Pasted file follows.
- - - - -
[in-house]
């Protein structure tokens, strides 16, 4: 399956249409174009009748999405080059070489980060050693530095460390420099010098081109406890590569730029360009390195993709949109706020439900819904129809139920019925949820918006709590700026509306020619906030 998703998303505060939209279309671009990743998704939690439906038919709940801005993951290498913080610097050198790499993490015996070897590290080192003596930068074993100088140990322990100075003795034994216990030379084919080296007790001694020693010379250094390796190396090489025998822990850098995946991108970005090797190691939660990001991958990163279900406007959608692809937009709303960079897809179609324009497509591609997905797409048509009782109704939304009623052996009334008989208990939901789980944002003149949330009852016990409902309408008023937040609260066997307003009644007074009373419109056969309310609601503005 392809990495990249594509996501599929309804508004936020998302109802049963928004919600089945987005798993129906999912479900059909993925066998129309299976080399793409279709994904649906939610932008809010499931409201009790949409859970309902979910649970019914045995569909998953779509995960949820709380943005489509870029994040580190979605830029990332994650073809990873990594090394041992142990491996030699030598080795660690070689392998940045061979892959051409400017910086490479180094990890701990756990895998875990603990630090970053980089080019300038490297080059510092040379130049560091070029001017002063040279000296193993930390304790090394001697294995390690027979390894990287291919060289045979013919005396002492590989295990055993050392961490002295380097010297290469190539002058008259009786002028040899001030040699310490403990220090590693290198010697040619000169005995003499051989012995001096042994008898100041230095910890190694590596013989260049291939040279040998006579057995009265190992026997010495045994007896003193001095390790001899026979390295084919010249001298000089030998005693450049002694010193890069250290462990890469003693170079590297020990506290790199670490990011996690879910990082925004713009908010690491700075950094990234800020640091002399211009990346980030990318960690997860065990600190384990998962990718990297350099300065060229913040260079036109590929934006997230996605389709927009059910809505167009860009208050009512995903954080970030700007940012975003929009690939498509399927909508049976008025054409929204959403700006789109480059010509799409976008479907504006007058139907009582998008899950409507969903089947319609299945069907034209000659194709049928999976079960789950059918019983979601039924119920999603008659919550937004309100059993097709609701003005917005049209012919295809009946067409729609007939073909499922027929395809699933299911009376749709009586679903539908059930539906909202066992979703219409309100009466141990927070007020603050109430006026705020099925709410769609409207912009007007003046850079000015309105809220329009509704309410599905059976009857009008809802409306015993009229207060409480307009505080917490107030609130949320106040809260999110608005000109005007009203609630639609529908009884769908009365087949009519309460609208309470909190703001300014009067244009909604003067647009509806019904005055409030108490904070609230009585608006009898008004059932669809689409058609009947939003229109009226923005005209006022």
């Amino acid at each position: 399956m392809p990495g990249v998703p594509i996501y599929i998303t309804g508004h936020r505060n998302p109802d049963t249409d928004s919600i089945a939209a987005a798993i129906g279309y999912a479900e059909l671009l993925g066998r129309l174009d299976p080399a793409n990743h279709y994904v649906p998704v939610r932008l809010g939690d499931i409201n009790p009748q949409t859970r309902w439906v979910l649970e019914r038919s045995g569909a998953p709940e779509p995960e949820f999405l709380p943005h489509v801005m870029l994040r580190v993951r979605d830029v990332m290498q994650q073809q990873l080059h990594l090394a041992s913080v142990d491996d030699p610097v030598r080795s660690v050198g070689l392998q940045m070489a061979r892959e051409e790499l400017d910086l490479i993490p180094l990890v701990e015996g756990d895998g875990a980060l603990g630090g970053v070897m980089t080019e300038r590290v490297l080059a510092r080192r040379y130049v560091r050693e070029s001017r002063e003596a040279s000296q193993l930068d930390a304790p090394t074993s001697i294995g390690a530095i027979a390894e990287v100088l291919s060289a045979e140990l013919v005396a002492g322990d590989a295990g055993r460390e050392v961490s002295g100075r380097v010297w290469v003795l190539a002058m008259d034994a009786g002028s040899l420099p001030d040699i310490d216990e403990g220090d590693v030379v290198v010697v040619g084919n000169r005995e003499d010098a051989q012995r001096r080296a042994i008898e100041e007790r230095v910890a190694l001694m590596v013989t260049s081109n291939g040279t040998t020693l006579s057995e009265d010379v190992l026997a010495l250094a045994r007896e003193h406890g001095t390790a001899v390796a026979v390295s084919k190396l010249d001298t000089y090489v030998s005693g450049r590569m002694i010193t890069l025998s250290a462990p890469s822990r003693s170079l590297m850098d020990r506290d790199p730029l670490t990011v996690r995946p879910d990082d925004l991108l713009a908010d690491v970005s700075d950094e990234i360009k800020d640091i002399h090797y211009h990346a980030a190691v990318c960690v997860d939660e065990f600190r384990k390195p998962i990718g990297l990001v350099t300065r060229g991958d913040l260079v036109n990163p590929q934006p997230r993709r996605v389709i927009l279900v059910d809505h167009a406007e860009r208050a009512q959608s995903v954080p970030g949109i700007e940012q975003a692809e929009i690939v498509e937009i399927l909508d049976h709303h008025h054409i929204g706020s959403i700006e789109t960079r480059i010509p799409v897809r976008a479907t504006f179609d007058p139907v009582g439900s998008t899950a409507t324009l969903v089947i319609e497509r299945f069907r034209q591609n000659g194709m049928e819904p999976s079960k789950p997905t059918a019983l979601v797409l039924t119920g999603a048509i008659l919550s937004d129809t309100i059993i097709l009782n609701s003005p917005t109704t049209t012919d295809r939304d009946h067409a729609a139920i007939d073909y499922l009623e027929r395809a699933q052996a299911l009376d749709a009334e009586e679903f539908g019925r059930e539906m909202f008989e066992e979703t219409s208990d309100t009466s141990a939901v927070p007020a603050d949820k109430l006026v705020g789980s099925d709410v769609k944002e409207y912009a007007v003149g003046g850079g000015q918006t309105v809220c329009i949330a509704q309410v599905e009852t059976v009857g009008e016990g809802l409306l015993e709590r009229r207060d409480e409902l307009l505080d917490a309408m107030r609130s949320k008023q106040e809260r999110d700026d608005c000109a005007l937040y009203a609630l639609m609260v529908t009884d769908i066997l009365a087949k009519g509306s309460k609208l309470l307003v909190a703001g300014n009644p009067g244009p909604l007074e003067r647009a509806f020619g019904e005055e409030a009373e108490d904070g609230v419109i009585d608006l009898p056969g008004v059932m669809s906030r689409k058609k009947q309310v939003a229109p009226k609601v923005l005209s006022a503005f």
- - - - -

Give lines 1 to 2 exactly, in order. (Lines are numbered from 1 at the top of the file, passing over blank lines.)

[in-house]
């Protein structure tokens, strides 16, 4: 399956249409174009009748999405080059070489980060050693530095460390420099010098081109406890590569730029360009390195993709949109706020439900819904129809139920019925949820918006709590700026509306020619906030 998703998303505060939209279309671009990743998704939690439906038919709940801005993951290498913080610097050198790499993490015996070897590290080192003596930068074993100088140990322990100075003795034994216990030379084919080296007790001694020693010379250094390796190396090489025998822990850098995946991108970005090797190691939660990001991958990163279900406007959608692809937009709303960079897809179609324009497509591609997905797409048509009782109704939304009623052996009334008989208990939901789980944002003149949330009852016990409902309408008023937040609260066997307003009644007074009373419109056969309310609601503005 392809990495990249594509996501599929309804508004936020998302109802049963928004919600089945987005798993129906999912479900059909993925066998129309299976080399793409279709994904649906939610932008809010499931409201009790949409859970309902979910649970019914045995569909998953779509995960949820709380943005489509870029994040580190979605830029990332994650073809990873990594090394041992142990491996030699030598080795660690070689392998940045061979892959051409400017910086490479180094990890701990756990895998875990603990630090970053980089080019300038490297080059510092040379130049560091070029001017002063040279000296193993930390304790090394001697294995390690027979390894990287291919060289045979013919005396002492590989295990055993050392961490002295380097010297290469190539002058008259009786002028040899001030040699310490403990220090590693290198010697040619000169005995003499051989012995001096042994008898100041230095910890190694590596013989260049291939040279040998006579057995009265190992026997010495045994007896003193001095390790001899026979390295084919010249001298000089030998005693450049002694010193890069250290462990890469003693170079590297020990506290790199670490990011996690879910990082925004713009908010690491700075950094990234800020640091002399211009990346980030990318960690997860065990600190384990998962990718990297350099300065060229913040260079036109590929934006997230996605389709927009059910809505167009860009208050009512995903954080970030700007940012975003929009690939498509399927909508049976008025054409929204959403700006789109480059010509799409976008479907504006007058139907009582998008899950409507969903089947319609299945069907034209000659194709049928999976079960789950059918019983979601039924119920999603008659919550937004309100059993097709609701003005917005049209012919295809009946067409729609007939073909499922027929395809699933299911009376749709009586679903539908059930539906909202066992979703219409309100009466141990927070007020603050109430006026705020099925709410769609409207912009007007003046850079000015309105809220329009509704309410599905059976009857009008809802409306015993009229207060409480307009505080917490107030609130949320106040809260999110608005000109005007009203609630639609529908009884769908009365087949009519309460609208309470909190703001300014009067244009909604003067647009509806019904005055409030108490904070609230009585608006009898008004059932669809689409058609009947939003229109009226923005005209006022």